“Bunker” outcry: North Precinct discussions exclude Seattle communities

An artists rendering of the proposed Seattle Police Department North Precinct. Illustration courtesy the City of Seattle.)
An artists rendering of the proposed Seattle Police Department North Precinct. (Illustration courtesy the City of Seattle.)

Komalpreet Sahota told Seattle City Council members that she and others hadn’t received any formal invitation to be part of the discussion on the proposed North Seattle Police Precinct.

That is one of the reasons they felt it was important to come.

“The reason there are so many of us here is that we are the community you excluded when you were talking about community,” she told the city council at a meeting earlier this month. She and others from the movement Block the Bunker filled the room, opposing the proposed $150 million police precinct building that would serve the city’s north end. “We weren’t part of your conversations.”

North Seattle resident Pete Rogerson also stepped up to the mic, a rare voice defending the proposed building at the corner of Aurora Avenue North and North 130th Street. Critics and activists have called the proposed police station the “bunker,” questioning size of the building and its price tag.

Rogerson scolded the protesters for their “hyperbolic” language.

“More than anyone else here, I think I know about this issue,” he said.

It’s true: Rogerson has been part of the conversation for years. He sits on the board of the North Precinct Advisory Council, one of several civilian advisory councils that meet frequently with the Seattle Police Department. But like Seattle’s neighborhood councils, the North Precinct Advisory Council has a troubling lack of diversity.

The membership of the North Precinct Advisory Council skews white and older, and at least one of the groups represented on the council — the University Park Community Club which bans renters from membership — explicitly excludes certain residents. This has the potential of excluding many perspectives from Seattle’s changing north end. The North Precinct Advisory Council also has been the only citizen group to get regular updates on the new station for the past four years, despite the project’s widespread impact.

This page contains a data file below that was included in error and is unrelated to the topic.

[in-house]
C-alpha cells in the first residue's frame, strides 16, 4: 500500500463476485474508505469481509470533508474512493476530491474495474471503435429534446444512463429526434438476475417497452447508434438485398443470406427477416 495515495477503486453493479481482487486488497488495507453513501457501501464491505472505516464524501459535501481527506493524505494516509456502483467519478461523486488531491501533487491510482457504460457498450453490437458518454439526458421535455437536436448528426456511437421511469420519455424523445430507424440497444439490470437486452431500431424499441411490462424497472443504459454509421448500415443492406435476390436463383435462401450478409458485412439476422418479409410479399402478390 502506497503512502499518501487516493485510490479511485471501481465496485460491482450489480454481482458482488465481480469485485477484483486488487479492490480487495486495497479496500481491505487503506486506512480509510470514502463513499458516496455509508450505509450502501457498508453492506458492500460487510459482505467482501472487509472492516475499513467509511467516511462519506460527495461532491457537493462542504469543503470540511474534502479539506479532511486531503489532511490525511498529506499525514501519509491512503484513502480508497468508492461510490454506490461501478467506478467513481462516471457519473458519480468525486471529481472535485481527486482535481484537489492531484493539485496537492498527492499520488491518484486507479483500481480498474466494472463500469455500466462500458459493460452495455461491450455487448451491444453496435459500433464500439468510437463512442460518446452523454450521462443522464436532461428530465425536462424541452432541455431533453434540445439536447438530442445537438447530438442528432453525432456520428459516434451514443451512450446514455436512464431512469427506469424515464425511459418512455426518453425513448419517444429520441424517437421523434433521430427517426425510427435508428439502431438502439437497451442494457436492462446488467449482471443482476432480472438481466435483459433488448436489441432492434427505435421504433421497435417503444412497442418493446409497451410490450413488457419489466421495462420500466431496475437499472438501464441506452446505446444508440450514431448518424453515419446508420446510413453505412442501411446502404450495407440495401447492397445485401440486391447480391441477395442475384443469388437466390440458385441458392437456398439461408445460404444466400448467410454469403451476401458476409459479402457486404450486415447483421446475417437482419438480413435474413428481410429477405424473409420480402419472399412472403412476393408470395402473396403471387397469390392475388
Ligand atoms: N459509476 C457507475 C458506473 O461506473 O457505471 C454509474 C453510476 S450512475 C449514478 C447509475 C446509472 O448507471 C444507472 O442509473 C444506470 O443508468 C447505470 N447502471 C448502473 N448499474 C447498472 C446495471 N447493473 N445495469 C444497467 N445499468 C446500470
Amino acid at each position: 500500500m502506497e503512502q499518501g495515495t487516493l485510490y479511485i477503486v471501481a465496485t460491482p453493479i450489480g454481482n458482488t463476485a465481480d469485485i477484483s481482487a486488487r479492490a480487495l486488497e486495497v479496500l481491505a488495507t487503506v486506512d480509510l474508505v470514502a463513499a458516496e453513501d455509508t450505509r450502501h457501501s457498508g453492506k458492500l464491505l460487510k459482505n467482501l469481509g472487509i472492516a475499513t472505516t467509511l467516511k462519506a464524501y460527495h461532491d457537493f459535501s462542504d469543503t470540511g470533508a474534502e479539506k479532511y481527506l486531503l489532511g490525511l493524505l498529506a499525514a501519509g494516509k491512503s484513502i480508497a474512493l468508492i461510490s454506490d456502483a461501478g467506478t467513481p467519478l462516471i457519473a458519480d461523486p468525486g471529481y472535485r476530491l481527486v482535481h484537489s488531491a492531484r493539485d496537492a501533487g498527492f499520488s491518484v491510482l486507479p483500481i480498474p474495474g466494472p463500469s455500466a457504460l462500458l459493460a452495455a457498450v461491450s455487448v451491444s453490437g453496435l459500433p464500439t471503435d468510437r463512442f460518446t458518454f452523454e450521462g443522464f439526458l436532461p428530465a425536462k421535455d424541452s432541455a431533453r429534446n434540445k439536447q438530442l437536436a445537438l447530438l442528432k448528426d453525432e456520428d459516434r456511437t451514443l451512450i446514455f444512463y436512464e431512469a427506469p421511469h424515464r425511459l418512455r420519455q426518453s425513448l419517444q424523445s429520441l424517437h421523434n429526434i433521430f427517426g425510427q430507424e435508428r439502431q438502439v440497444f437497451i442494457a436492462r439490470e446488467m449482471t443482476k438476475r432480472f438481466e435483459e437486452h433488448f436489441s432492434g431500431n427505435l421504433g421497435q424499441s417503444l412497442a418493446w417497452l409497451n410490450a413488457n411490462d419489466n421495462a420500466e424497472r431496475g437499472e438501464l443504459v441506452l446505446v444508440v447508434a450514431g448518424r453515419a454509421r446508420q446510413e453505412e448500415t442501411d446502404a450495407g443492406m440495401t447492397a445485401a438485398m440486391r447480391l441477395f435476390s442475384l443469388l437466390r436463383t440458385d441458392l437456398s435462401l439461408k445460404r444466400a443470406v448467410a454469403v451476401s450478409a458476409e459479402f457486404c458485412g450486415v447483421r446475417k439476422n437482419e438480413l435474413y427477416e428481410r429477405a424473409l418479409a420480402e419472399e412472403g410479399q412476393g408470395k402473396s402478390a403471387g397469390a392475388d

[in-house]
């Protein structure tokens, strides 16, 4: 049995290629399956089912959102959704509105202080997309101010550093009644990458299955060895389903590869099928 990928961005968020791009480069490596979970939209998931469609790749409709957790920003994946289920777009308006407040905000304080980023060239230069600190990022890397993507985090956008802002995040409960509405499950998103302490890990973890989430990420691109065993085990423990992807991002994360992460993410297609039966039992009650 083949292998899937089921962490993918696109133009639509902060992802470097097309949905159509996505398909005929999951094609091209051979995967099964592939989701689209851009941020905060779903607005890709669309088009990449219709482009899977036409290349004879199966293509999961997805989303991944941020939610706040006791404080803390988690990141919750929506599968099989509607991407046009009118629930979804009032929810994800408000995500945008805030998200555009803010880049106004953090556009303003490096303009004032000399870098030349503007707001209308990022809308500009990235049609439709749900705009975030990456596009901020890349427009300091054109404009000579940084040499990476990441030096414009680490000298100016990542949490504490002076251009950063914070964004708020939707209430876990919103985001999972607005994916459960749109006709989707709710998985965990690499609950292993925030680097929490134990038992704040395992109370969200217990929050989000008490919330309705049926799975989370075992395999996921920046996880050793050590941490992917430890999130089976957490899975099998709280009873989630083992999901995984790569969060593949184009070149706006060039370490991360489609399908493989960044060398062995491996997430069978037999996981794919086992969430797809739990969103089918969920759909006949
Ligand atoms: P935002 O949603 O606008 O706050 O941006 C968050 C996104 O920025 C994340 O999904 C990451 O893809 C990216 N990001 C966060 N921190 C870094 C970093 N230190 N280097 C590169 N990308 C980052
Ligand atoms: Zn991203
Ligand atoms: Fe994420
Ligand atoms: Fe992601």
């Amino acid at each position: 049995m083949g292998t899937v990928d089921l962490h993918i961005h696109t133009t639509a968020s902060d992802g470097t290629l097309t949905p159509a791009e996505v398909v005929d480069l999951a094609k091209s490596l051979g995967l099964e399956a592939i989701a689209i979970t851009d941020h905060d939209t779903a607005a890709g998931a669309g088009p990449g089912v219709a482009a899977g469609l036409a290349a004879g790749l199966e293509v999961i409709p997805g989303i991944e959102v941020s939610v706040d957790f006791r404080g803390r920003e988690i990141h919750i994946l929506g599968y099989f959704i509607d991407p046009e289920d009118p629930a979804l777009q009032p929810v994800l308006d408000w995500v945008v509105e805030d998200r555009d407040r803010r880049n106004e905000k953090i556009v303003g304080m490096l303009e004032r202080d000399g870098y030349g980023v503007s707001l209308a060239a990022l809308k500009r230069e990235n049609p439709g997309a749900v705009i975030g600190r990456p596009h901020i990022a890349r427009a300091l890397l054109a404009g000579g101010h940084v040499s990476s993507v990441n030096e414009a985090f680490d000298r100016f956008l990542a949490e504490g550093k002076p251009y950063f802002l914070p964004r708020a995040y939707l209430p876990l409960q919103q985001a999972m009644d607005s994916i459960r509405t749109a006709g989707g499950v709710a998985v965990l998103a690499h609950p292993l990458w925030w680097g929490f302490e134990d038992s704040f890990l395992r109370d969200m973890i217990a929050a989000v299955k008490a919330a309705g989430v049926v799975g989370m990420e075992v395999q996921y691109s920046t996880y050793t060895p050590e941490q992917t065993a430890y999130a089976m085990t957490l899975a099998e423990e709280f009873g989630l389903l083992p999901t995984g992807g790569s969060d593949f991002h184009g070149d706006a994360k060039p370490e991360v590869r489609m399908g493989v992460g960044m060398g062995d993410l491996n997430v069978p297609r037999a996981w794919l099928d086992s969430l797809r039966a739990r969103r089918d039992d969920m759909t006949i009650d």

John Bito, a Phinney Ridge Community Council member who opposes the project, says he got the impression from another council member who was part of the advisory group “that the folks attending were receiving a lot of marketing.

The city’s strategy for outreach outside of the advisory group was to hold three “open houses,” which they publicized through notices in public buildings, on the city’s website and on the neighborhood website Nextdoor. The open houses were sparsely attended and photos of the events show almost exclusively white attendees. Commenters mostly said things like, “Don’t make it ugly.”

Inga Manskopf, president of the North Precinct Advisory Council, is surprised to hear that other groups did not get the information they wanted.

But Manskopf says that the North Precinct Advisory Council “was not tasked with providing a venue for the public to comment on the project.”

The problem is that they were. The group’s mission statement, according to its bylaws, “is to establish a mechanism by which the community may communicate its concerns to the Police Department and City Government, and may do its part in dealing with those concerns.” The meetings of the advisory councils are public.